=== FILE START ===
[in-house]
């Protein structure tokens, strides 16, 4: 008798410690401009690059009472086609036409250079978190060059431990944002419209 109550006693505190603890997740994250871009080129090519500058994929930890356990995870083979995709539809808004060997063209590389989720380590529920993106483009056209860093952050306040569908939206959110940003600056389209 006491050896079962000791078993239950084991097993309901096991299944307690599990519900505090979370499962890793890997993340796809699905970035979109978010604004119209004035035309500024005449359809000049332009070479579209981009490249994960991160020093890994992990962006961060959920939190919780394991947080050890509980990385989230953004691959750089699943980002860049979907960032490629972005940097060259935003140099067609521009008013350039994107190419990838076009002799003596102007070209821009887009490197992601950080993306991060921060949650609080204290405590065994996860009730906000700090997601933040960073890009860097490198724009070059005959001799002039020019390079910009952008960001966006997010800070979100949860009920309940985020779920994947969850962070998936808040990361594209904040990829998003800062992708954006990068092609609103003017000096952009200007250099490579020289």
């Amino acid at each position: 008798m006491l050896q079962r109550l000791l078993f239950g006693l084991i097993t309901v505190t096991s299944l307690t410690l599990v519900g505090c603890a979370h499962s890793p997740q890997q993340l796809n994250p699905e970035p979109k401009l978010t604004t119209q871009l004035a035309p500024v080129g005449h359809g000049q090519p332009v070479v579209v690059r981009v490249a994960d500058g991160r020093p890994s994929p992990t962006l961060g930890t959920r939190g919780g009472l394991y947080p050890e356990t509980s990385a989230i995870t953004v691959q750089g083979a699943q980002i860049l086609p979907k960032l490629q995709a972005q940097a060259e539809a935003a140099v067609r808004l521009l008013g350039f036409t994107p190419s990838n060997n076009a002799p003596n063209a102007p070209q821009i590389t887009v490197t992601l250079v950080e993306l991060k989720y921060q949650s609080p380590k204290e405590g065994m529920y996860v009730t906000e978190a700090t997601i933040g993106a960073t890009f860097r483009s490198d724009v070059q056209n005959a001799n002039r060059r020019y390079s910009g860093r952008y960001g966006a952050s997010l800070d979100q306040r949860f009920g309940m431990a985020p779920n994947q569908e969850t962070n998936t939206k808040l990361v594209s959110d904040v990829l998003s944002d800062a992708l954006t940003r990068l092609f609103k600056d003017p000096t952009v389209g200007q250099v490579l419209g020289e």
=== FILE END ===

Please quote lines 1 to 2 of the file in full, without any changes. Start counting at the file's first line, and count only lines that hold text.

[in-house]
């Protein structure tokens, strides 16, 4: 008798410690401009690059009472086609036409250079978190060059431990944002419209 109550006693505190603890997740994250871009080129090519500058994929930890356990995870083979995709539809808004060997063209590389989720380590529920993106483009056209860093952050306040569908939206959110940003600056389209 006491050896079962000791078993239950084991097993309901096991299944307690599990519900505090979370499962890793890997993340796809699905970035979109978010604004119209004035035309500024005449359809000049332009070479579209981009490249994960991160020093890994992990962006961060959920939190919780394991947080050890509980990385989230953004691959750089699943980002860049979907960032490629972005940097060259935003140099067609521009008013350039994107190419990838076009002799003596102007070209821009887009490197992601950080993306991060921060949650609080204290405590065994996860009730906000700090997601933040960073890009860097490198724009070059005959001799002039020019390079910009952008960001966006997010800070979100949860009920309940985020779920994947969850962070998936808040990361594209904040990829998003800062992708954006990068092609609103003017000096952009200007250099490579020289």